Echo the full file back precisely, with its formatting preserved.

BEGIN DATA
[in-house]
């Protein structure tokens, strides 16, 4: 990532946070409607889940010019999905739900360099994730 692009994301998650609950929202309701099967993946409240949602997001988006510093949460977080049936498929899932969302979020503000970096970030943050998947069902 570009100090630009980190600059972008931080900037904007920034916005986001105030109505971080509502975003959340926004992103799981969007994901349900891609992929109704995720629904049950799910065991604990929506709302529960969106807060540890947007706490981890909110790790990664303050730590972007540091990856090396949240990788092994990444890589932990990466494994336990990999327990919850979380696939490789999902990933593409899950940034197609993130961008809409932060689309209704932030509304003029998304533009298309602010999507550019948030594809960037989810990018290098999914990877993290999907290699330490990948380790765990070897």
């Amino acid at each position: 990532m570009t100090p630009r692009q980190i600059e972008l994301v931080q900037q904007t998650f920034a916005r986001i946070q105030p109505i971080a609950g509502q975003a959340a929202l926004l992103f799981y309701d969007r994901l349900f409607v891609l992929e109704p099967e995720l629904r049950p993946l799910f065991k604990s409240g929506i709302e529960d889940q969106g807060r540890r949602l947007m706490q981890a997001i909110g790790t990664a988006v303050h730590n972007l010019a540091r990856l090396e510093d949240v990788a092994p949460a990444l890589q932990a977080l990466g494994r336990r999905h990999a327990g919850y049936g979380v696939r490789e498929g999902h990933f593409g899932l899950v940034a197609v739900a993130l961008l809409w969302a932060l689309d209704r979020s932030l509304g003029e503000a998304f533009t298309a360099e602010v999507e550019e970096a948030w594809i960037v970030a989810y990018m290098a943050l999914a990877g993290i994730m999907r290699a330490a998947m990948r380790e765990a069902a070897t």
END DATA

[in-house]
């Protein structure tokens, strides 16, 4: 990532946070409607889940010019999905739900360099994730 692009994301998650609950929202309701099967993946409240949602997001988006510093949460977080049936498929899932969302979020503000970096970030943050998947069902 570009100090630009980190600059972008931080900037904007920034916005986001105030109505971080509502975003959340926004992103799981969007994901349900891609992929109704995720629904049950799910065991604990929506709302529960969106807060540890947007706490981890909110790790990664303050730590972007540091990856090396949240990788092994990444890589932990990466494994336990990999327990919850979380696939490789999902990933593409899950940034197609993130961008809409932060689309209704932030509304003029998304533009298309602010999507550019948030594809960037989810990018290098999914990877993290999907290699330490990948380790765990070897």
């Amino acid at each position: 990532m570009t100090p630009r692009q980190i600059e972008l994301v931080q900037q904007t998650f920034a916005r986001i946070q105030p109505i971080a609950g509502q975003a959340a929202l926004l992103f799981y309701d969007r994901l349900f409607v891609l992929e109704p099967e995720l629904r049950p993946l799910f065991k604990s409240g929506i709302e529960d889940q969106g807060r540890r949602l947007m706490q981890a997001i909110g790790t990664a988006v303050h730590n972007l010019a540091r990856l090396e510093d949240v990788a092994p949460a990444l890589q932990a977080l990466g494994r336990r999905h990999a327990g919850y049936g979380v696939r490789e498929g999902h990933f593409g899932l899950v940034a197609v739900a993130l961008l809409w969302a932060l689309d209704r979020s932030l509304g003029e503000a998304f533009t298309a360099e602010v999507e550019e970096a948030w594809i960037v970030a989810y990018m290098a943050l999914a990877g993290i994730m999907r290699a330490a998947m990948r380790e765990a069902a070897t």